Devolution to a “One Yorkshire” deal is the only way that the city can start making serious and focused in-roads into the growing gulf of social inequality in Leeds.
The call comes from council leader, Judith Blake, who, moving into her fifth term in charge of the city conceded that in the last nine years since austerity cuts were introduced there has been a “massive increase in poverty and inequality'.'
The Yorkshire Evening Post today speaks to council leader Judith Blake about how a city like Leeds can stop the gulf of inequality from widening as part of a special campaign - A Tale of Two Cities.
Read more: Gulf of Life in Leeds
The inequality issue is not just unique to Harehills but to other pockets of Leeds including Hyde Park, Bramley and Armley.
If Britain were to leave the EU, Coun Blake warns it will get worse as promised funding from that pot would be lost and redistributed - possibly going to UK boroughs that are not in as desperate need for it.
She told the YEP: “It is like going into the ring with one hand tied behind your back. It has been absolutely relentless and in Leeds we have the wherewithal to make significant progress to meet the needs of the disadvantaged but we are very, very restricted.
“We need real devolution to come from government so we can make the decisions locally, without going cap in hand to government.
“There is nothing worse than being told your deprivation is not as serious as deprivation elsewhere. That is not how it is, everyone should have opportunities to deal with issues.”
City of progression?
It is a frank admission when the city, at its core, is celebrating being one of growth and progression.
It is the most diverse economy of all the UK's main employment centres, has seen the fastest rate of private-sector jobs growth of any UK city and is said to be the largest legal and financial centre outside of London and has attracted Channel 4 and HMRC’s relocations for a northern base.
That in itself brings a new set of challenges, says Coun Blake.
She said: “We recognise that there is a lot of interest in the city and it is a very attractive place for a whole range of reasons.
“Leeds is probably one of the most diverse cities in the country in terms of its population, ethnicity and geography and that we have small villages, small market towns and inner cities so the challenges that we have are enormous but the opportunities are very real so how do we drive that forward?”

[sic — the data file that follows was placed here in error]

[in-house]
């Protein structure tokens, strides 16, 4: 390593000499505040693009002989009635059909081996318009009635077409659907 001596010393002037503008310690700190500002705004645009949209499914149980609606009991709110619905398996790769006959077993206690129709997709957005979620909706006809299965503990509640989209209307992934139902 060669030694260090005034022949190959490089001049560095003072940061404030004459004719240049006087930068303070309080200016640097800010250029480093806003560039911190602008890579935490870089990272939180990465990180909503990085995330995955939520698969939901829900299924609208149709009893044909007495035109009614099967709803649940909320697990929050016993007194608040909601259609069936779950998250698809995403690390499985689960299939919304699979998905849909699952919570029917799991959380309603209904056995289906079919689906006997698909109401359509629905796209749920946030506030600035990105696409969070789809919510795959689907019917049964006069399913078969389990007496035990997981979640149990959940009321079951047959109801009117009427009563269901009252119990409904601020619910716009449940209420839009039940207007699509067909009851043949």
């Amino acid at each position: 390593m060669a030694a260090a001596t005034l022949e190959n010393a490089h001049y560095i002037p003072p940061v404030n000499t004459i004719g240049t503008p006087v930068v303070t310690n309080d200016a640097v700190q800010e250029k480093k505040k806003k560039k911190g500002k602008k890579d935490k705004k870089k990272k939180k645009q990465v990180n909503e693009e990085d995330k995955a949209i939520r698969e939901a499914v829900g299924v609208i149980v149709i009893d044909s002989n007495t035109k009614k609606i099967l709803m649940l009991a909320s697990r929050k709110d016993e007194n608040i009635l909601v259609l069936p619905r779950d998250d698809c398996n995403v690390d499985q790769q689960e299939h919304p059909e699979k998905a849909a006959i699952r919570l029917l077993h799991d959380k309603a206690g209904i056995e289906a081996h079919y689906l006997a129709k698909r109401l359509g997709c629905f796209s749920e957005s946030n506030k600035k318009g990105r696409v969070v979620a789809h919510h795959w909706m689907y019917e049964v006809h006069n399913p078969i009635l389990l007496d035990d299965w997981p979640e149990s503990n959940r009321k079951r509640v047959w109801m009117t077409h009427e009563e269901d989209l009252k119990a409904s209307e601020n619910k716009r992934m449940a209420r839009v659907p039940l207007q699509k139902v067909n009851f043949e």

One way to tackle this is by creating job opportunities for the people that really need them.
With the John Lewis development at Victoria Gate she said it was made sure that jobs were offered to the most vulnerable and support was given to them with applications and interviews.
In her own ward of Middleton, there was a drive to make sure jobs created by a new Asda development were filled by local residents and years later she says that the store is 90 per cent staffed by locals.
“Our motto is ‘a strong economy within a compassionate city’ and we are working with businesses to help them understand that there are many people in our city that don’t benefit from the opportunities that we are helping to create,” she adds.
“We recognise some of the real, real barriers to work that people have and give that support.”
But even though it is a step forward those jobs are not enough - from Autumn there will be a ‘real living wage’ where businesses operating in Leeds pay their workforce “a decent wage every week”.
However, the other big issue she says that needs to be addressed is housing.
Selective licencing will be brought in for private landlords so the council has more control of the standards of housing being offered by private landlords in inner city areas.
However, the real key to helping halt social inequality, Coun Blake says, is early years intervention and adds that when Labour regained control of Leeds City Council in 2010, the state of children’s services was “dire”.
She added: “There is no doubt at all the impact of austerity has been absolutely enormous. Levels of poverty are going up and we have real shocking statistics that we have identified 71 per cent of children, that is 33, 000, have at least one parent in work so the levels of in-work poverty have led us to focus on income.